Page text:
• Despite the new law’s provisions allowing Medicare to negotiate some drug prices, enrollees will have to wait several years to see the benefits of those negotiations. That makes it challenging for Democrats to use the measure as a campaign promotion. Plus, Republicans may try to use the intervening years, while the price negotiating process is being set up, to batter Democrats’ efforts.
  • Other Medicare provisions, such as the new limit on out-of-pocket drug spending and caps on insulin spending, will provide more immediate benefits.
  • The act’s extension of ACA premium subsidies is also a hard victory to illuminate for consumers, who won’t see their costs fall and would likely have only noticed a difference if the measure had failed to pass and the program had ended.
  • Nonetheless, ad campaigns are already beginning to target the Republican opposition to popular health issues. No GOP lawmakers voted to support the measure.
  • Hearing aids fitting the new category are expected to be significantly less expensive for people with mild to moderate hearing loss. Still unanswered, however, is whether these new devices will work adequately.
  • The Centers for Disease Control and Prevention released new covid-19 guidelines last week that relax previous recommendations. The announcement highlights the growing disdain among the public for continuing the isolating prevention strategies of the past several years. But perhaps overlooked is the growing number of people suffering from long-term covid symptoms and how the condition damages their lives and the economy.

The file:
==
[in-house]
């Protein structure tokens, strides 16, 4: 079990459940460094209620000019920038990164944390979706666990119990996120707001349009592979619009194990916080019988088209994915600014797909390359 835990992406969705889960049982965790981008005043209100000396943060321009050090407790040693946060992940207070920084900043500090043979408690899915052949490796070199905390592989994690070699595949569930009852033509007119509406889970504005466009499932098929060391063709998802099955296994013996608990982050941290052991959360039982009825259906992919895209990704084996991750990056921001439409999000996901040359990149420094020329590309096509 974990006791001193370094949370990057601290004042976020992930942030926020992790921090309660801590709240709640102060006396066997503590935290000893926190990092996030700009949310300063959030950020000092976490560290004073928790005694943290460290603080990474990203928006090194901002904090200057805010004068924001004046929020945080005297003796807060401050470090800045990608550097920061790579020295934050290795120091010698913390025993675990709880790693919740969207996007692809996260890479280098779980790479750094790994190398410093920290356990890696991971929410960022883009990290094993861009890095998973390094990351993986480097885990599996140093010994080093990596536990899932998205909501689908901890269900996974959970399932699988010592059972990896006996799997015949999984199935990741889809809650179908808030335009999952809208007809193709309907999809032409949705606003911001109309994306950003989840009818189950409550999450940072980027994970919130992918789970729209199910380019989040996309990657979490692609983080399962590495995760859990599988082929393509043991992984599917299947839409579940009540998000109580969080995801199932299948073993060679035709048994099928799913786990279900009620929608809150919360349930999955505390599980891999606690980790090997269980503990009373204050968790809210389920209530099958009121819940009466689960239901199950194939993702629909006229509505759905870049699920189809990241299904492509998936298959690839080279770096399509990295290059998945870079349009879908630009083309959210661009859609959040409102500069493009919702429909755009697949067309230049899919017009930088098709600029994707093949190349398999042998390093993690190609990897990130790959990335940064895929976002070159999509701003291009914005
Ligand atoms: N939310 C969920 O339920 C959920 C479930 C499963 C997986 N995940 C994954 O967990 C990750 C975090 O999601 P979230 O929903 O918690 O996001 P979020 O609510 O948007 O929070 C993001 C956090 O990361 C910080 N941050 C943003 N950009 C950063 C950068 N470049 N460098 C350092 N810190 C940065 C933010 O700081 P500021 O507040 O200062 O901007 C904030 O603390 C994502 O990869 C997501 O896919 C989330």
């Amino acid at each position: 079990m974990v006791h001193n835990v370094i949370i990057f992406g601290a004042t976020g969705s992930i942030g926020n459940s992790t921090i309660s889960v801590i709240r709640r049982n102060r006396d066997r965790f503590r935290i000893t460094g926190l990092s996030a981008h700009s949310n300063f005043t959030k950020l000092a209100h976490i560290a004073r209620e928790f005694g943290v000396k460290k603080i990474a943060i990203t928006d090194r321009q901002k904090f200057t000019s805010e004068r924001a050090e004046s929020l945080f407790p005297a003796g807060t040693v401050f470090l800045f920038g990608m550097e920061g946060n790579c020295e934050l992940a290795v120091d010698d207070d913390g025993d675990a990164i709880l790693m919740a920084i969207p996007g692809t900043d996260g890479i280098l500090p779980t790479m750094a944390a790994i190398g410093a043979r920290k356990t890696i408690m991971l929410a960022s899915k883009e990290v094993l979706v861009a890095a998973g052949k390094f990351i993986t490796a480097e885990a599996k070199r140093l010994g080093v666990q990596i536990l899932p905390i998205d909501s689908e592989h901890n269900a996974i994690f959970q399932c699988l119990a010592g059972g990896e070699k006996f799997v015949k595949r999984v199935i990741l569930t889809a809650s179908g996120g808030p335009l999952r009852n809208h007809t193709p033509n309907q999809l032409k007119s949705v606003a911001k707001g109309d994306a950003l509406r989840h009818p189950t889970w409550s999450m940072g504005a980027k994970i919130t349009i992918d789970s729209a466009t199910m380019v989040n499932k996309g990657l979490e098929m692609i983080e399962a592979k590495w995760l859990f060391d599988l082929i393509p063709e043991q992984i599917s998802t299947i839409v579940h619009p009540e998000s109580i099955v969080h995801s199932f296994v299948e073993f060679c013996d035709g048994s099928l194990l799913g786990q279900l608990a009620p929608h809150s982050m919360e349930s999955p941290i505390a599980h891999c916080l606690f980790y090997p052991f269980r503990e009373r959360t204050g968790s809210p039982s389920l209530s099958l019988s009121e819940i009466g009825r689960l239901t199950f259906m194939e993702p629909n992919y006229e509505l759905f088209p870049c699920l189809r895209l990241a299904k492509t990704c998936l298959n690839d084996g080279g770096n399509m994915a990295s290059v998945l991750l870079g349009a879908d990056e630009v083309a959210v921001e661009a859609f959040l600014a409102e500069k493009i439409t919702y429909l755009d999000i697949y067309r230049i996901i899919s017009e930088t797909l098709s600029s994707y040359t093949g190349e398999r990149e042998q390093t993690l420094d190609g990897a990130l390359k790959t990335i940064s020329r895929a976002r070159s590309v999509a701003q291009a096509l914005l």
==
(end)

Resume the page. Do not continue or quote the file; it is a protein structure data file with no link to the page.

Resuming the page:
• The CDC also announced this week that it will reorganize to better meet public health crises after a study of its covid response identified problems, especially in communicating with the public.
  • Although much of the opposition to abortion restrictions arising since the Supreme Court overturned Roe v. Wade has been propelled by women, men are also playing a role both in the politics ahead and in wide-ranging personal decisions, such as what states to choose for college or seeking vasectomies.

Plus, for extra credit, the panelists suggest their favorite health policy stories of the week they think you should read, too:

Julie Rovner: The Los Angeles Times’ “The CDC Loosened Its COVID Rules. Who Fills in This Public Health Vacuum?” by Wendy Netter Epstein and Daniel Goldberg

Alice Miranda Ollstein: MedPage Today’s “Falls From Higher Border Walls Overwhelm Trauma Services,” by Cheryl Clark